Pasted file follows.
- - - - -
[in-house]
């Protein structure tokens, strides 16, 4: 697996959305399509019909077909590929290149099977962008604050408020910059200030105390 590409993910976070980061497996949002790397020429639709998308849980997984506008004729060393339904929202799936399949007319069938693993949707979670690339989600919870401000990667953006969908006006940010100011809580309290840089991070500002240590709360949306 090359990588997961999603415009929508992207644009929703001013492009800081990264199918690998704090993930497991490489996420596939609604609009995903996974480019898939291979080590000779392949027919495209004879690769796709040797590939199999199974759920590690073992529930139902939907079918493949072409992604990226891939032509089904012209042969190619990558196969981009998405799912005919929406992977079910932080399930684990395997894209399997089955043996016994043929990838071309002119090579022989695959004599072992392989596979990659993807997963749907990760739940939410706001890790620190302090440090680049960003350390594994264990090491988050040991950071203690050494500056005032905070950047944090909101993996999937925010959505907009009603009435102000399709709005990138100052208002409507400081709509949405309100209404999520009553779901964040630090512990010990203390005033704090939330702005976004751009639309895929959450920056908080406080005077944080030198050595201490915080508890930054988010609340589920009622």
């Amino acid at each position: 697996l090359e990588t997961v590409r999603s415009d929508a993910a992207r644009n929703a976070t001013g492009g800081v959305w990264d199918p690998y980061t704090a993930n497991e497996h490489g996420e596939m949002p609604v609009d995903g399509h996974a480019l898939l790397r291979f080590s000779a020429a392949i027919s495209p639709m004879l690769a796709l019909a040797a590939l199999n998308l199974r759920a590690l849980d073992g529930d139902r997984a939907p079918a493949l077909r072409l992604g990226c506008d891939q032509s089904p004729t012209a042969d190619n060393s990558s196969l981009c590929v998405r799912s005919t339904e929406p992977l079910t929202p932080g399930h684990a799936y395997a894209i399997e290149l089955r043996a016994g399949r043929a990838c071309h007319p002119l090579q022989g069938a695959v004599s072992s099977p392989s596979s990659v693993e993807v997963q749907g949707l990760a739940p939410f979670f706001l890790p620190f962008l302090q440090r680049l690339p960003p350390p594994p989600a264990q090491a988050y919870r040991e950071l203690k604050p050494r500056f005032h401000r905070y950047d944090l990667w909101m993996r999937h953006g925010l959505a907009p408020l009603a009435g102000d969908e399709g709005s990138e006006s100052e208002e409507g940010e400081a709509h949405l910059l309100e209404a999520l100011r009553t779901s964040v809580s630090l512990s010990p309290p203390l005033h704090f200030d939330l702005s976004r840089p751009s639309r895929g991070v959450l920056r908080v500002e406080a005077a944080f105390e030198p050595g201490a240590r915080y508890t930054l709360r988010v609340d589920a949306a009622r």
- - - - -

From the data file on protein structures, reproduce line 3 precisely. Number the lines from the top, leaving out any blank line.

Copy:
């Amino acid at each position: 697996l090359e990588t997961v590409r999603s415009d929508a993910a992207r644009n929703a976070t001013g492009g800081v959305w990264d199918p690998y980061t704090a993930n497991e497996h490489g996420e596939m949002p609604v609009d995903g399509h996974a480019l898939l790397r291979f080590s000779a020429a392949i027919s495209p639709m004879l690769a796709l019909a040797a590939l199999n998308l199974r759920a590690l849980d073992g529930d139902r997984a939907p079918a493949l077909r072409l992604g990226c506008d891939q032509s089904p004729t012209a042969d190619n060393s990558s196969l981009c590929v998405r799912s005919t339904e929406p992977l079910t929202p932080g399930h684990a799936y395997a894209i399997e290149l089955r043996a016994g399949r043929a990838c071309h007319p002119l090579q022989g069938a695959v004599s072992s099977p392989s596979s990659v693993e993807v997963q749907g949707l990760a739940p939410f979670f706001l890790p620190f962008l302090q440090r680049l690339p960003p350390p594994p989600a264990q090491a988050y919870r040991e950071l203690k604050p050494r500056f005032h401000r905070y950047d944090l990667w909101m993996r999937h953006g925010l959505a907009p408020l009603a009435g102000d969908e399709g709005s990138e006006s100052e208002e409507g940010e400081a709509h949405l910059l309100e209404a999520l100011r009553t779901s964040v809580s630090l512990s010990p309290p203390l005033h704090f200030d939330l702005s976004r840089p751009s639309r895929g991070v959450l920056r908080v500002e406080a005077a944080f105390e030198p050595g201490a240590r915080y508890t930054l709360r988010v609340d589920a949306a009622r």